Would Alan Play Hockey Again After Heart Surgery?
By Adam Pick on March 21, 2018
His passion was hockey. His diagnosis was severe heart valve disease. His fear… Never playing hockey again.
This is Alan’s story…
Many thanks to Alan Steinberg for meeting with me to share his triumph of getting back on the ice after heart valve surgery. I loved hearing his story and I loved his inspirational attitude toward the procedure and his remarkable recovery.
Keep on tickin’ and skatin’ Alan!
P.S. For the hearing impaired members of our community, I posted a written transcript of the Alan’s success story video below.
Alan Steinberg: What I love about hockey is when I was a kid, I was a New York Rangers fan, and I played street hockey. There was something about what your body had to do, with things moving at that pace, that appealed to me. I’m Alan Steinberg from Rockaway Beach, New York. I live in upper peninsula of Michigan in a little town called Iron Mountain. I’m a professional writer, a journalist, and an educator.
I was initially diagnosed with aortic valve insufficiency. The interesting thing about whether or not I had symptoms was I was completely asymptomatic. My first thought was, I will no longer be playing competitive ice hockey, and I thought that’s not acceptable. When I was diagnosed and I had to choose who was going to do this surgery, I ended up selecting Dr. Patrick McCarthy. I was loaded with questions, and one of the first questions I asked him and his team, I said, “So tell me what my real odds are of surviving this surgery.” He looked me in the eye and he said, “Look, I have a 99% success rate with this surgery, and you,” he says leaning forward, “are not in the 1%.”
Missy Moddrell: My name is Missy Moddrell. I’m a Physician Assistant at Northwestern Memorial Hospital in Cardiac Surgery. Mr. Steinberg had severe aortic regurgitation, and we replaced his aortic valve through a minimally invasive procedure. Patients should feel very comfortable here at Northwestern because this is something that we do everyday, and we do have kind of a strict regimen that we follow for our patients.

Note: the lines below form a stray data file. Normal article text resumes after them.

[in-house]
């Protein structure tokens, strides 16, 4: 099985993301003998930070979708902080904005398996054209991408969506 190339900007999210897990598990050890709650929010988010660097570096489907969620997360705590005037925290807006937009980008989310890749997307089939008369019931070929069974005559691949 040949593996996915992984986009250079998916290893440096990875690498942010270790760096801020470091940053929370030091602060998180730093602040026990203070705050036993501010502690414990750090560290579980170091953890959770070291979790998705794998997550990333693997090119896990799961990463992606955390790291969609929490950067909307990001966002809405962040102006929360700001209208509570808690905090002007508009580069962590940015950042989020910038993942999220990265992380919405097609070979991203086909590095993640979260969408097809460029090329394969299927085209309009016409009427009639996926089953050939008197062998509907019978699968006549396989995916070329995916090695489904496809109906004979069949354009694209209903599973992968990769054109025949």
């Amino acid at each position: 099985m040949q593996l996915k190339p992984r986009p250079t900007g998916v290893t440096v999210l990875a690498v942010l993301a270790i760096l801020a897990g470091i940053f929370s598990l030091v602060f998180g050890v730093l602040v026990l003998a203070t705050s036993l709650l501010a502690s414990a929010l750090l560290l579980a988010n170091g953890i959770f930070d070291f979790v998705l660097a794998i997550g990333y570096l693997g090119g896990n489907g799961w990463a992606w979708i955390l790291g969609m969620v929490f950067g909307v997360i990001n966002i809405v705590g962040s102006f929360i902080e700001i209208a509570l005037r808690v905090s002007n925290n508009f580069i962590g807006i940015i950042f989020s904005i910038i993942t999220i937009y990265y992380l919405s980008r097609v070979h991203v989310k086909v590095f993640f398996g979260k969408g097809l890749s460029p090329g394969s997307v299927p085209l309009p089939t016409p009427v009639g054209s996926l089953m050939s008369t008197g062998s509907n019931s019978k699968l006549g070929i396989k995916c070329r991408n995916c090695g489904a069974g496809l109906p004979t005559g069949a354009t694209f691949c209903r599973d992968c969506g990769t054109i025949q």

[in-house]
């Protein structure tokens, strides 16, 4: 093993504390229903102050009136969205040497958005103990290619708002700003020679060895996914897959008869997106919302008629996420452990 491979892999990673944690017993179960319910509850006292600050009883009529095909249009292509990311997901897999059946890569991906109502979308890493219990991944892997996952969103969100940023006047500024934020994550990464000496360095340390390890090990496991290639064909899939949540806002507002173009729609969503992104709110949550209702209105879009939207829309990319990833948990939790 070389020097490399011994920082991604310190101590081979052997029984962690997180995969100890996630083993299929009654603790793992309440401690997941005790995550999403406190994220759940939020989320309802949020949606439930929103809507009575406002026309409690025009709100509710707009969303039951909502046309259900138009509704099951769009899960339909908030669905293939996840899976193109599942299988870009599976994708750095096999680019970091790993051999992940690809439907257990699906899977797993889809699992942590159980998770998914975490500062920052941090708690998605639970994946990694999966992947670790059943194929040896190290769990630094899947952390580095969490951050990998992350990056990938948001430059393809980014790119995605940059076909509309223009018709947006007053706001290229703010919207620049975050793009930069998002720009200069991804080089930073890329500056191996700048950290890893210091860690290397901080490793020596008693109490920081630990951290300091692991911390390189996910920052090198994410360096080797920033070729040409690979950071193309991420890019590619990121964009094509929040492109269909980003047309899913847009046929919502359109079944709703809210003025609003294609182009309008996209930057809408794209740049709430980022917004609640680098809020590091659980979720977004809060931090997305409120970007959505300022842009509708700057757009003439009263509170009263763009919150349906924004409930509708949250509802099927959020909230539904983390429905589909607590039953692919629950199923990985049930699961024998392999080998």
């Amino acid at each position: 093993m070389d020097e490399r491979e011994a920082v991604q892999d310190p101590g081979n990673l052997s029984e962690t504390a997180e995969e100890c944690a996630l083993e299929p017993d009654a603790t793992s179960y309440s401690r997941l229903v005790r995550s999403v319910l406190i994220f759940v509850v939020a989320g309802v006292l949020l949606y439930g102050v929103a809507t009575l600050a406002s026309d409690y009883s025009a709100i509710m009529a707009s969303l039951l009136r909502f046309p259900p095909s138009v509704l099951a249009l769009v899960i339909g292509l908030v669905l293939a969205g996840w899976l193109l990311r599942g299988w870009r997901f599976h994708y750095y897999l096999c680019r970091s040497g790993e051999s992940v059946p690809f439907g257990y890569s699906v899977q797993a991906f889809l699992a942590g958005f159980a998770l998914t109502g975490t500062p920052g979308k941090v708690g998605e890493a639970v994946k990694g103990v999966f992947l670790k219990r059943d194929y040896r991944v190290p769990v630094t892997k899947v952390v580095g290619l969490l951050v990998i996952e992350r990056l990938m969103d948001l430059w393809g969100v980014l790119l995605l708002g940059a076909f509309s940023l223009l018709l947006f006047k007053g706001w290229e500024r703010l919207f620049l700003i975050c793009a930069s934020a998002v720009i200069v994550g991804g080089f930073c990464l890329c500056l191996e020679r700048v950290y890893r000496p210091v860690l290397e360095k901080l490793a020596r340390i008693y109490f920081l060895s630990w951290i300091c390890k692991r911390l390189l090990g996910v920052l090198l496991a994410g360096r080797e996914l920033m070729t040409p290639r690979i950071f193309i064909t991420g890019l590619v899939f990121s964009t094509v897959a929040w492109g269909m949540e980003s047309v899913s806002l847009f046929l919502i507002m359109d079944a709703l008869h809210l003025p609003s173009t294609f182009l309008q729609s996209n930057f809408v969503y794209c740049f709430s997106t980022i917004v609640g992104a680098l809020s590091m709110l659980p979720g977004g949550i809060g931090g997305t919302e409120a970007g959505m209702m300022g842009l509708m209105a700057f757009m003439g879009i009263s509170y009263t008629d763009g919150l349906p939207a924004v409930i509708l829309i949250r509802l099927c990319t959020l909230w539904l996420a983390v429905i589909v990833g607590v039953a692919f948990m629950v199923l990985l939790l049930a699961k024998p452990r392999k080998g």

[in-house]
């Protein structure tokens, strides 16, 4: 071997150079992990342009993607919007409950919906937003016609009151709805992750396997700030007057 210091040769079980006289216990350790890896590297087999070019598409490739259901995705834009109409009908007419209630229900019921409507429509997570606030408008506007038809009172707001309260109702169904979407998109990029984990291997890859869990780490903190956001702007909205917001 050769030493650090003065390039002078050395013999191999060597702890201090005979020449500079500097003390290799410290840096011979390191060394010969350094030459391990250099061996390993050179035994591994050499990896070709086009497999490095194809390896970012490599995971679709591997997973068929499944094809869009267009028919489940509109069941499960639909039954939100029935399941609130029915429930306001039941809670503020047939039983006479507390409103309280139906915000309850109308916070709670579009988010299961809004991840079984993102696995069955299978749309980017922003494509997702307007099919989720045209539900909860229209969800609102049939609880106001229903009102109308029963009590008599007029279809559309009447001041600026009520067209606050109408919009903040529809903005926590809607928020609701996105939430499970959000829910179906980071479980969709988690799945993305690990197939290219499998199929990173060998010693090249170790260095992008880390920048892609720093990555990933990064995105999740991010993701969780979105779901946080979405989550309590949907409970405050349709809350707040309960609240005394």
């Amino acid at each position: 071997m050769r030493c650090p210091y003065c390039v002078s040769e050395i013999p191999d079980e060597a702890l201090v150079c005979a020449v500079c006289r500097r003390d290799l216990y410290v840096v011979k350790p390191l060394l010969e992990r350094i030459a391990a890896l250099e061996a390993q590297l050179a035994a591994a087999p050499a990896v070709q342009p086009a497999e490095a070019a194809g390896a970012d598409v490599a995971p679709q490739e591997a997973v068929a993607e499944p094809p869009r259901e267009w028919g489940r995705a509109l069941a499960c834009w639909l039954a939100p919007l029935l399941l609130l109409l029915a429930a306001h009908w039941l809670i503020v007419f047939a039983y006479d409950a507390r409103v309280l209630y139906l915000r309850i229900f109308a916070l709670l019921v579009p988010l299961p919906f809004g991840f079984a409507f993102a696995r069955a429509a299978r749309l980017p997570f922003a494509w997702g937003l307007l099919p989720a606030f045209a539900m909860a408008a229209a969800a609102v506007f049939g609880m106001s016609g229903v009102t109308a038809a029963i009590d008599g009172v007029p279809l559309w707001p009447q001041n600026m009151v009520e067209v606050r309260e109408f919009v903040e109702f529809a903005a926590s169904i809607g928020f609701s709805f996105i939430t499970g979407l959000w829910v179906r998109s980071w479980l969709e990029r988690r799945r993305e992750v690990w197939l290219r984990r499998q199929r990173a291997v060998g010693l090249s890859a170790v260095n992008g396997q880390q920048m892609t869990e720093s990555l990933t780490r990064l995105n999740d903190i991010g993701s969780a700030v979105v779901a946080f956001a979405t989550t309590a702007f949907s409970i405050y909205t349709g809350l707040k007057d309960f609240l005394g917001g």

Missy Moddrell, PA-C (Physician Assistant)
Janice Knuckey: My name is Janice Knuckey. I’m a Nurse Practitioner, and I work in the Cardiac Surgery Outpatient Clinic at Northwestern. I see patients with Dr. McCarthy in the Cardiac Surgery Clinic for their consultations. I will get them ready for surgery, make sure all their testing is completed, and make sure everything’s ready. I also see them in their followup when they come for their post-op visits.
When we see patients in clinic, I believe there is a lot of anxiety about cardiac surgery. I think it’s normal. Everyone does recover and heal differently. Some patients need to be patient about the recovery because then they get frustrated, because they feel like they can’t do the things that they want to do.
Janice Knuckey, APN/C-NP (Nurse Practitioner)
Alan Steinberg: The surgery was remarkably successful. I had absolutely no issues. I found out that I came through it very quickly, faster than he does these normally on people my age.
Missy Moddrell: I think Mr. Steinberg came into his surgery very healthy. He was very active. He had a great attitude. The combination of those things helped him recover very quickly from his surgery.
Alan Steinberg: My post-op recovery was so critical in my mind, it was beyond amazing to have people of the quality of Janice and Missy on my team.
Missy Moddrell: I would want patients to know that in the ICU after surgery we have a very comprehensive team managing their care. The nurses, the physician assistants, the nurse practitioner; there’s the physicians, the critical care doctors, the cardiologists. There’s a huge team of people that are all caring for our patients after surgery.
Alan Steinberg: Honestly speaking, my first game on the ice I was so relaxed, it never occurred to me I hadn’t been playing. I show up and the guys are stunned, and they’re all over me like, “Are you okay?” if I got an elbow, and I’d drop the gloves and go, “You want to go?” We’re all having fun. The goal was, you’re going to want to feel normal. You want to get back to feeling what you think normal is, so you add up what I had in my mind, the feedback I got at Chicago Northwestern, you saved a life in my view. How could I be anymore grateful for that? How do you be grateful for that?